18. Identification of Mycobacterium ulcerans in the Environment from Regions in Southeast Australia in Which It Is Endemic with Sequence Capture-PCR

    OpenAIRE

    Stinear, Timothy; Davies, John K.; Jenkin, Grant A.; John A Hayman; Oppedisano, Frances; Johnson, Paul D. R.

    2000-01-01

    We recently described the use of PCR to identify the environmental source of Mycobacterium ulcerans during an outbreak of ulcerative disease that occurred in a localized region of southeast Australia. The PCR used was based on amplification of the M. ulcerans-specific insertion sequence, IS2404. In this study we developed a new test that is a substantial improvement over the original PCR method in terms of sensitivity, reliability, and ease of use. In the new method magnetic bead sequence cap...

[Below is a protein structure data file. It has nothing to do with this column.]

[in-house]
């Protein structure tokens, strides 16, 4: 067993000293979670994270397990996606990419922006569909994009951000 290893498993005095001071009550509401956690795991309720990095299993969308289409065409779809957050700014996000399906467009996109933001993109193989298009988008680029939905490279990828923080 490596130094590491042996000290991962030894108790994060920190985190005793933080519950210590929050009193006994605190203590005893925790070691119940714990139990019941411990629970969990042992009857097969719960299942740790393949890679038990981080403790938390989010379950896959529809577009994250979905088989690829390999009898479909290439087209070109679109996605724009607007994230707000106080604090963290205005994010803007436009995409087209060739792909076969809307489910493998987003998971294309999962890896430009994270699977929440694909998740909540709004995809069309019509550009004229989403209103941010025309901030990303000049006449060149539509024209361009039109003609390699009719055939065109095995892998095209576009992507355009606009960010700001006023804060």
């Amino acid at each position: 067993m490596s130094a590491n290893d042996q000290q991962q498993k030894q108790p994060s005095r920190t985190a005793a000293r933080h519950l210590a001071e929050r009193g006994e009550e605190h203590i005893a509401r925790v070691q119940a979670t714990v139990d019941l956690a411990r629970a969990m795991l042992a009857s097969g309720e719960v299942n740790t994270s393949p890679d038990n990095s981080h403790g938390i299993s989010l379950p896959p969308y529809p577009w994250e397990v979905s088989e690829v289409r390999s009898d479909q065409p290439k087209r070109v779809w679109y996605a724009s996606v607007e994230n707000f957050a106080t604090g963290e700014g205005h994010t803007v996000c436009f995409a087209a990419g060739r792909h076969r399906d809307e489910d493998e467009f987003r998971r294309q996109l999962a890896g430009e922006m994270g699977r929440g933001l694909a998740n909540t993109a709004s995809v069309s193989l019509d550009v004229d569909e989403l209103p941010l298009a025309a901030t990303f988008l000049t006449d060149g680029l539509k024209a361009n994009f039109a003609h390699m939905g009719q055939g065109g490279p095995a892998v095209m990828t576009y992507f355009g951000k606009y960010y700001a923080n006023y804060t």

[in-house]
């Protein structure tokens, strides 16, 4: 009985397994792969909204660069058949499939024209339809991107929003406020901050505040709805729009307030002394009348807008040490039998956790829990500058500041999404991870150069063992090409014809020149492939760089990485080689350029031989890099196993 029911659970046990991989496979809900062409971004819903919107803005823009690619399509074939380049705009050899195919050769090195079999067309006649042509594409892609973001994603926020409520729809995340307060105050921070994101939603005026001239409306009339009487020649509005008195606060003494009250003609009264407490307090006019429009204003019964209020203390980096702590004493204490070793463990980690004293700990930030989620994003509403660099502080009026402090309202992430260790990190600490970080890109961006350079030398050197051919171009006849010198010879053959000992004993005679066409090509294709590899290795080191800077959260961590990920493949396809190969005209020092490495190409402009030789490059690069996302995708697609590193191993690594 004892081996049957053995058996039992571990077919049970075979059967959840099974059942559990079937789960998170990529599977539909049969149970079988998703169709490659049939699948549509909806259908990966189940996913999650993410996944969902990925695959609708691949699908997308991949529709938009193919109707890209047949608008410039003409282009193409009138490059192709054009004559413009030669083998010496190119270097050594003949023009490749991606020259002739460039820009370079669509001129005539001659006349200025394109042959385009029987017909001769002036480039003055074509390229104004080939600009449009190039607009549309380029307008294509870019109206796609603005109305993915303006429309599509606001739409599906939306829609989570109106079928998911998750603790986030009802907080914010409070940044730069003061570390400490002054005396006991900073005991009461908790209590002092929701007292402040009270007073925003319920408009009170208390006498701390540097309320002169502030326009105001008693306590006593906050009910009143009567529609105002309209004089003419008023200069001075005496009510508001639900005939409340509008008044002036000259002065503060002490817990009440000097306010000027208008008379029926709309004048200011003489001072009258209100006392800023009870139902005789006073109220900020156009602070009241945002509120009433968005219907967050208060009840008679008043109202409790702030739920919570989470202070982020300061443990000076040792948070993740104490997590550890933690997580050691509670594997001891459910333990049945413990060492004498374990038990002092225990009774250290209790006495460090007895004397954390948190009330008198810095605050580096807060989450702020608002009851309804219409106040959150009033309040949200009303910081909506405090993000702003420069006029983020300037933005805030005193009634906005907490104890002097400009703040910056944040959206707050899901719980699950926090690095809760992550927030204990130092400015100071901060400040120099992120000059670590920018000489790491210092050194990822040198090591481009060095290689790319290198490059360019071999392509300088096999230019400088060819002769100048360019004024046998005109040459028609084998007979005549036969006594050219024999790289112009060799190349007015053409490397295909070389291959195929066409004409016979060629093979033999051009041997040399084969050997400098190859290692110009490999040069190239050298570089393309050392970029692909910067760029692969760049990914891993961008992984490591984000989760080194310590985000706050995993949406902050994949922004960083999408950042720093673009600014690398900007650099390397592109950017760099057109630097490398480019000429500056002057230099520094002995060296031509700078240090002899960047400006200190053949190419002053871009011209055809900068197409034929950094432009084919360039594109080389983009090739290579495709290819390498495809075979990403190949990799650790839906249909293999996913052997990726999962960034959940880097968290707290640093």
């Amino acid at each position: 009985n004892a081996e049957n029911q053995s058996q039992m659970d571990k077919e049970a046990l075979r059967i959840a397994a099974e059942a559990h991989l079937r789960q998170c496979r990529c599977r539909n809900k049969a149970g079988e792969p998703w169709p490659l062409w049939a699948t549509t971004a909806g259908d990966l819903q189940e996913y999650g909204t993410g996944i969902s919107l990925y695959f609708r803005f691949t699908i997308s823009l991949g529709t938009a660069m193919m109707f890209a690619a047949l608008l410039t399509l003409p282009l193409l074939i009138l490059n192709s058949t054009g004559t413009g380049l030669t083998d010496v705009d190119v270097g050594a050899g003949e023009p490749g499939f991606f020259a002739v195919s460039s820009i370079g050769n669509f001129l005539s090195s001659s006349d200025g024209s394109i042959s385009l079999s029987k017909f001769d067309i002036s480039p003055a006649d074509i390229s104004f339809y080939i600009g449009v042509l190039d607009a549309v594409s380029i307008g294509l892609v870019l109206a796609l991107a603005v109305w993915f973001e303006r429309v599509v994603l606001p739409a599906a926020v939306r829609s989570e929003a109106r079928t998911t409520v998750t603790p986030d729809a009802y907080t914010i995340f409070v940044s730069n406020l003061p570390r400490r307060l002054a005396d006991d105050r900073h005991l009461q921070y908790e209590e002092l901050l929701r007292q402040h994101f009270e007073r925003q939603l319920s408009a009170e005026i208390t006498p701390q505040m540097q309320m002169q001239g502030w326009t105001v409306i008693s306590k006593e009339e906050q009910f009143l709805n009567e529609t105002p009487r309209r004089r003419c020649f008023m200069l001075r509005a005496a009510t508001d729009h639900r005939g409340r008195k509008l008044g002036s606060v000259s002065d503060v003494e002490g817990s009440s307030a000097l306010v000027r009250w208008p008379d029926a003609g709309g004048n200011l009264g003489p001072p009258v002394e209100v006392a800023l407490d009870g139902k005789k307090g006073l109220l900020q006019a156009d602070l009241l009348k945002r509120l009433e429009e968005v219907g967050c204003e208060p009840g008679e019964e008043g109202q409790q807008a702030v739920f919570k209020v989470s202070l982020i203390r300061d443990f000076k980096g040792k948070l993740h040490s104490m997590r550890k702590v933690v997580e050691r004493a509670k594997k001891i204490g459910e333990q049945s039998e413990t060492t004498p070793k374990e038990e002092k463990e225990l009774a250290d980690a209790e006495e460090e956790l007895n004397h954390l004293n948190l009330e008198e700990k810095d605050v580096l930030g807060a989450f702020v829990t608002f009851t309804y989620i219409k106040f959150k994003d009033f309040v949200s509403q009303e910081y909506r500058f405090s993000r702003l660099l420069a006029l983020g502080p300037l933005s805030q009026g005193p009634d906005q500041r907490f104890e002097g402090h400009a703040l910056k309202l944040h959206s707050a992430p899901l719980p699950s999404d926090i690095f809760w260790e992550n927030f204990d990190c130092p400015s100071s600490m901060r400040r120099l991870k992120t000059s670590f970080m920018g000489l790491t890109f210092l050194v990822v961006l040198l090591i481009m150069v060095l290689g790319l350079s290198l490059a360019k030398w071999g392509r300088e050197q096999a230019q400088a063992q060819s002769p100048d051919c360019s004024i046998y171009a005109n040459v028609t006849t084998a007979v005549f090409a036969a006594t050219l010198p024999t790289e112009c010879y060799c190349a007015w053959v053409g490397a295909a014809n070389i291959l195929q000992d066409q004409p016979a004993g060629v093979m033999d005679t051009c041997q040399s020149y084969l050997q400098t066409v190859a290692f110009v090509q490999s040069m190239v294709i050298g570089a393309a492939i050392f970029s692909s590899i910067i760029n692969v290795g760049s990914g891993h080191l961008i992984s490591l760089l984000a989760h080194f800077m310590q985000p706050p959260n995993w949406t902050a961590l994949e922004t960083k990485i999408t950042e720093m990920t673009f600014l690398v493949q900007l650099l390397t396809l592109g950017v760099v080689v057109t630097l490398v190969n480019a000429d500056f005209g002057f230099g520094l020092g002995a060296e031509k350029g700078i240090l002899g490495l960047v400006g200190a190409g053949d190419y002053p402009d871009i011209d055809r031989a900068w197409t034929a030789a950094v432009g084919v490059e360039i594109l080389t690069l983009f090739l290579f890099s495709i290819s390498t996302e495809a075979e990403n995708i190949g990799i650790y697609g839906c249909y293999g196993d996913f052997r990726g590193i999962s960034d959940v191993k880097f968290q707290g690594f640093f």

19. Repetitive genome elements in a European corn borer, Ostrinia nubilalis, bacterial artificial chromosome library were indicated by bacterial artificial chromosome end sequencing and development of sequence tag site markers: implications for lepidopteran genomic research.

    Science.gov (United States)

    Coates, Brad S; Sumerford, Douglas V; Hellmich, Richard L; Lewis, Leslie C

    2009-01-01